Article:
Creating services

Overview

Creating injectable services is crucial for building maintainable applications in Aurelia. Services encapsulate shared functionalities such as business logic or data access, and can be easily injected where needed. This guide will demonstrate various methods for creating injectable services, including the use of DI.createInterface() and directly exporting classes.

Using DI.createInterface() to Create Injectable Services

Creating an Interface Token with a Default Implementation

DI.createInterface() allows you to create an injection token that can be used with a default implementation:

import { DI } from 'aurelia';

export class LoggerService {
  log(message: string) {
    console.log(message);
  }
}

export const ILoggerService = DI.createInterface<ILoggerService>('ILoggerService', x => x.singleton(LoggerService));

// Export type equal to the class to create an interface
export type ILoggerService = LoggerService;

Here, ILoggerService is both an injection token and a type representing the LoggerService class. This simplifies the process as you won't need to manually define an interface with all the methods of the LoggerService.

Creating an Interface Token Without a Default Implementation

You can also create an interface token without a default implementation for more flexibility:

import { DI } from 'aurelia';

export class LoggerService {
  log(message: string) {
    // Logging logic
  }
}

// Export type equal to the class to create an interface
export type ILoggerService = LoggerService;

export const ILoggerService = DI.createInterface<ILoggerService>('ILoggerService');

In this scenario, you must register the implementation with the DI container:

import { Registration } from 'aurelia';

container.register(
  Registration.singleton(ILoggerService, LoggerService)
);

Exporting Classes Directly for Injectable Services

Simple Class Export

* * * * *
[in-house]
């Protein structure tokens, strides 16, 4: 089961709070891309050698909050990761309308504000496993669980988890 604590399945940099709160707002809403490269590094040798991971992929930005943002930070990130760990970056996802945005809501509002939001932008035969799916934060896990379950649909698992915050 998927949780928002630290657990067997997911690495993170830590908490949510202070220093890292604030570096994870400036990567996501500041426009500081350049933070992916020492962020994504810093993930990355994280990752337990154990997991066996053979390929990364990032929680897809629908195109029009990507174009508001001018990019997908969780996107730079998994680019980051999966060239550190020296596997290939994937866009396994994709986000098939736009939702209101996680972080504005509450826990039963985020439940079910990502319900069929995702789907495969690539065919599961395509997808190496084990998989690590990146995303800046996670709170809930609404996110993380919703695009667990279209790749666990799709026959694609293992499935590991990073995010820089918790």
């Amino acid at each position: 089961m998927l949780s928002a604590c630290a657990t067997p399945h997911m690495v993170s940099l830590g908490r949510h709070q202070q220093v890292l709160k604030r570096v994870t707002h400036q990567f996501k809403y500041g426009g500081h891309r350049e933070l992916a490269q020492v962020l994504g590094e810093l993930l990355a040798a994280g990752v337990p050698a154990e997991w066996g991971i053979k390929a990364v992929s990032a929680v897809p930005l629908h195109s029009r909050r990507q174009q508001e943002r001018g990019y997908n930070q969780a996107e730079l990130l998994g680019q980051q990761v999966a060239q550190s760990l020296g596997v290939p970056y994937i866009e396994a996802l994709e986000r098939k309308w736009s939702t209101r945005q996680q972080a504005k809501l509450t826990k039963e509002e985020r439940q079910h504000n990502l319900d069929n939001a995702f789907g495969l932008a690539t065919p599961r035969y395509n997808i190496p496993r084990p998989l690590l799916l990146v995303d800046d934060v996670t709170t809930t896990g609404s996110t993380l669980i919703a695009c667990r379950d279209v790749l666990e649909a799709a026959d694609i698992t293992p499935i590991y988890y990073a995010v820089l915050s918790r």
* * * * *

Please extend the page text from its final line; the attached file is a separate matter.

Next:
For services that don't require an interface, simply exporting a class is sufficient:

export class AuthService {
  isAuthenticated(): boolean {
    // Authentication logic
    return true;
  }
}

This service can be auto-registered or manually registered:

import { Registration } from 'aurelia';

container.register(
  Registration.singleton(AuthService, AuthService)
);

Decorator-based Registration

Aurelia supports decorators for controlling service registration:

import { singleton } from 'aurelia';

@singleton()
export class AuthService {
  isAuthenticated(): boolean {
    // Authentication logic
    return true;
  }
}

The @singleton() decorator ensures a single instance of AuthService within the DI container.

Exporting a Type Equal to the Class

Sometimes, you may want to export a type equal to the class, which can serve as an interface. This approach reduces redundancy and keeps the service definition concise:

export class PaymentProcessor {
  processPayment(amount: number) {
    // Payment processing logic
  }
}

// Export type equal to the class to create an interface
export type IPaymentProcessor = PaymentProcessor;

You can then use this type for injection and for defining the shape of your service without having to declare all methods explicitly:

import { inject } from 'aurelia';

@inject()
export class CheckoutService {
  constructor(private paymentProcessor: IPaymentProcessor) {
    // Use paymentProcessor
  }
}

Conclusion

Aurelia provides multiple approaches to creating and registering injectable services, including DI.createInterface() and directly exporting classes or types. By choosing the method that best fits your needs, you can achieve a clean and flexible architecture with easily injectable services, promoting code reuse and separation of concerns across your application.

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